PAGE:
Shark Cage Diving

I seek leave to make a brief explanation before directing a question to the Minister for Sustainability, Environment and Conservation on the subject of shark cage diving.

The Hon. J.M.A. LENSINK: As honourable members would be aware, I have asked questions on this issue before, given that South Australia is one of the few locations in the world where shark cage diving occurs and is indeed legal. The three commercial operators operating on the West Coast require permits from the minister, and it was announced that these operators would be granted 10-year extensions to their permits in December last year, due to be reissued for 1 July.

In May this year, I asked the minister whether he intended to publicly release the conditions of the licence once approved. He replied in the last sitting week to say that—he did not really answer the question, actually—there would be policy which would be publicly available. My questions for the minister are:

1.Now that he has reissued licences, can he indicate when the policy will be publicly released?

2.In addition, will he publish the licences?

3.Does the policy refer to berley and baiting and, if so, what are those references?
The Hon. I.K. HUNTER  (Minister for Sustainability, Environment and Conservation, Minister for Water and the River Murray, Minister for Climate Change)  ( 14:21 :00 ): I thank the honourable member for her most important question. In 2014, great white shark tourism attracted over 9,000 people to Eyre Peninsula, I am advised. Its popularity has grown by over 10 per cent per year for the last three years, and it now contributes over $11 million to the state economy and supports approximately 70 jobs.

Great white shark tourism takes place at the Neptune Islands (Ron and Valerie Taylor) Marine Park, which is one of Australia's main aggregation areas for great white sharks. Great white shark tourism in the Neptune Islands Marine Park is one great example of how marine parks can provide opportunities for ecotourism and help support regional economies.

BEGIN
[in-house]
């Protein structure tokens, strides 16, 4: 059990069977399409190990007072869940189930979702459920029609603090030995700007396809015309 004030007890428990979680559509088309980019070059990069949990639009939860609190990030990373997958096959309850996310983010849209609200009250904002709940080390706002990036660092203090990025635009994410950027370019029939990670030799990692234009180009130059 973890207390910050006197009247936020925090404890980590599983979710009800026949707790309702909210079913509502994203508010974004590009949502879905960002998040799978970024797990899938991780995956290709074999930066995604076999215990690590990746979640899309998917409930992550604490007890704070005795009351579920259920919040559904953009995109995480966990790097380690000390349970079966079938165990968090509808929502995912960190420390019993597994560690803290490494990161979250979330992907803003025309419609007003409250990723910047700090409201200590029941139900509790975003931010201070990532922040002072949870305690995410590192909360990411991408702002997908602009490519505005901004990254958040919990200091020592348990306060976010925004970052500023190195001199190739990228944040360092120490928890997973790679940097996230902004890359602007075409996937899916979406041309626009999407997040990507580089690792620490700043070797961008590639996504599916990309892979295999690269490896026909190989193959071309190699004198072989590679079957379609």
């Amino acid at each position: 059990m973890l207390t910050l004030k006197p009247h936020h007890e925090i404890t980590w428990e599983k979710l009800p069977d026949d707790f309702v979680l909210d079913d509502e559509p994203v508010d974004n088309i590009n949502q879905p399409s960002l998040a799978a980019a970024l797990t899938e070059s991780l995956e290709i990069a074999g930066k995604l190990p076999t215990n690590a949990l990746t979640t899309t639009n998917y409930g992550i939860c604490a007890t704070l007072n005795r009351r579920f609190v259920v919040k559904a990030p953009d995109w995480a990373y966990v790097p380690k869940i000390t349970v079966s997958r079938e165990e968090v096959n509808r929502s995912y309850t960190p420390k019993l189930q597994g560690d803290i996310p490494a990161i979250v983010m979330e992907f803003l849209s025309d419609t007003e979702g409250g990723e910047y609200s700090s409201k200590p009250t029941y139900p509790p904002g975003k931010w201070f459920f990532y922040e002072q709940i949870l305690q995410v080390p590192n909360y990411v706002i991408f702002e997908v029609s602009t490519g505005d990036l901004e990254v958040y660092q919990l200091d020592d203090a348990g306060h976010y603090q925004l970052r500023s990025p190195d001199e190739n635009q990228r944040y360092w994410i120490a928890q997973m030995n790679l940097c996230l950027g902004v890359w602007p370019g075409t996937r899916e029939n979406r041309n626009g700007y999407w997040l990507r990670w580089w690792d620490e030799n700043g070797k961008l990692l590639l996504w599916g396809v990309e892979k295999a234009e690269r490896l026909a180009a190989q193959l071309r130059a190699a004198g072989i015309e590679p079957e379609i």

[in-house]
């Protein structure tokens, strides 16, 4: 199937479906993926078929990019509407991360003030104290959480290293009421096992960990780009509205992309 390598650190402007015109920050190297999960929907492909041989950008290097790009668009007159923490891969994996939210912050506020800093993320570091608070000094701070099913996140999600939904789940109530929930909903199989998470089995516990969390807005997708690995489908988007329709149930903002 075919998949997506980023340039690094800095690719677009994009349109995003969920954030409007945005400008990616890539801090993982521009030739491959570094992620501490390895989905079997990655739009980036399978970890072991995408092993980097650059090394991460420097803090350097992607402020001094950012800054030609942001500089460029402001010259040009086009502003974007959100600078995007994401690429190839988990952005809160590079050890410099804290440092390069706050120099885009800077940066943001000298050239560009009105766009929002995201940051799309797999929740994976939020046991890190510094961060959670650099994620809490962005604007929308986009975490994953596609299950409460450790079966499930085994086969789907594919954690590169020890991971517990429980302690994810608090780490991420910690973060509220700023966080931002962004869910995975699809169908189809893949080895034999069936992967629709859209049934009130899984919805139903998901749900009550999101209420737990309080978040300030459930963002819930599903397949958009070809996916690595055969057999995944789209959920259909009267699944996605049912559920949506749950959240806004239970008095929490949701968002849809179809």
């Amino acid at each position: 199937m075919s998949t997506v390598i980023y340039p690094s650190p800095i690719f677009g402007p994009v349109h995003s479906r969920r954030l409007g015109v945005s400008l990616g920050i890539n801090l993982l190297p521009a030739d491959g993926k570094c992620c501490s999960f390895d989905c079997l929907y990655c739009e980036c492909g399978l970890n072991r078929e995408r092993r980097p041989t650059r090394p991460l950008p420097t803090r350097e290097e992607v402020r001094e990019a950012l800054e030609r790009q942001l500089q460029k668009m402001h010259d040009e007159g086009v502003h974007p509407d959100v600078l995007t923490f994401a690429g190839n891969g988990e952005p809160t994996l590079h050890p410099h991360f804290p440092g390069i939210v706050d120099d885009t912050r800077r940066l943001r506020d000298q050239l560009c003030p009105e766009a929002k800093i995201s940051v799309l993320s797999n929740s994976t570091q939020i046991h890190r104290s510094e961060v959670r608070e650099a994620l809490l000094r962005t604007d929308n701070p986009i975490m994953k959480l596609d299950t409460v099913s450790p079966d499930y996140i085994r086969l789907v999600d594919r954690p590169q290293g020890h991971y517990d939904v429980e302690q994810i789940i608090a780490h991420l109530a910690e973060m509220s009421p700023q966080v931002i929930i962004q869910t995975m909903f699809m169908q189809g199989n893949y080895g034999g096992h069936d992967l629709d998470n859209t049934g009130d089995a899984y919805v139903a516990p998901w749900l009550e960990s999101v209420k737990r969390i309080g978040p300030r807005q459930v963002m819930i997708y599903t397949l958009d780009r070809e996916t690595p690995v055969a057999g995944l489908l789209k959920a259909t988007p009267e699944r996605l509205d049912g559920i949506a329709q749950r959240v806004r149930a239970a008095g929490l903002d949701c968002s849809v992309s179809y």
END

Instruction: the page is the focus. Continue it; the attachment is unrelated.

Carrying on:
This government has and will continue to work with tour operators. That is why we are extending licence terms for each of these operators from the current term of five years to a term of 10 years. This will provide operators with the certainty they need to attract finance and grow their businesses. It is expected that this initiative will have many flow-on benefits to small businesses involved in tourism, transport, hospitality and retail by attracting more people to the Eyre Peninsula region.

To ensure that great white shark tourism continues to be environmentally sustainable, its effects are monitored by the South Australian Research and Development Institute. This monitoring program indicates that the effects of tourism on sharks have not increased over the last 12 months. A report of findings is available on the Department of Environment, Water and Natural Resources website, if you are interested.

In support of the new 10-year licences, the Department of Environment, Water and Natural Resources is currently developing a revised great white shark tourism policy in conjunction with operators. The revised policy will be made available to the public once complete. I understand we are still consulting with the proponents and, as I say, once that has been concluded, the policy will be released.

The PRESIDENT: Supplementary, Ms Lensink?

The Hon. J.M.A. LENSINK  ( 14:22 :43 ): Supplementary question, Mr President: will the minister also publish the licences, and can he advise the chamber on what his view or the department's view is on the activity known as berleying or baiting?
The Hon. I.K. HUNTER  (Minister for Sustainability, Environment and Conservation, Minister for Water and the River Murray, Minister for Climate Change)  ( 14:23 :01 ): Off the top of my head I am not sure whether licences are released publicly. I will need to go back and check on that and get some advice from the department. I am also not sure whether I am, in fact the licensee, or whether the Minister for—

The Hon. J.M.A. Lensink interjecting: 
The Hon. I.K. HUNTER: I think it could be me. Anyway, I will find out that information and get back to the chamber about that. In terms of berleying, I understand the current regulatory approach is to have two licences using berley. The third licence applied specifically not to use berley, but to use acoustic attraction. So, as I understand it, that is the current make-up of the three licences: two have applied to PIRSA on a regular basis for exemption for the use of berley, and one does not because they use sound as an attractant. I think, as we have heard in this chamber previously, sometimes some famous tracks from AC/DC are utilised. I can't name what they would be.


14 April 2016

ln reply to the Hon J M A Lensink MLC on 23 September 2015:

I. Will the Minister publish the licences?

Hon lan Hunter MLC: "The Minister for Sustainability, Environment and Conservation has received this advice:

I. The licences between the Government and individual providers will not be published. The Department of Environment, Water and Natural Resources is developing a new policy to guide the licensing of this activity. The policy will contain all aspects of the licences that are in the public interest. The policy is currently being finalised and will be released to the public shortly."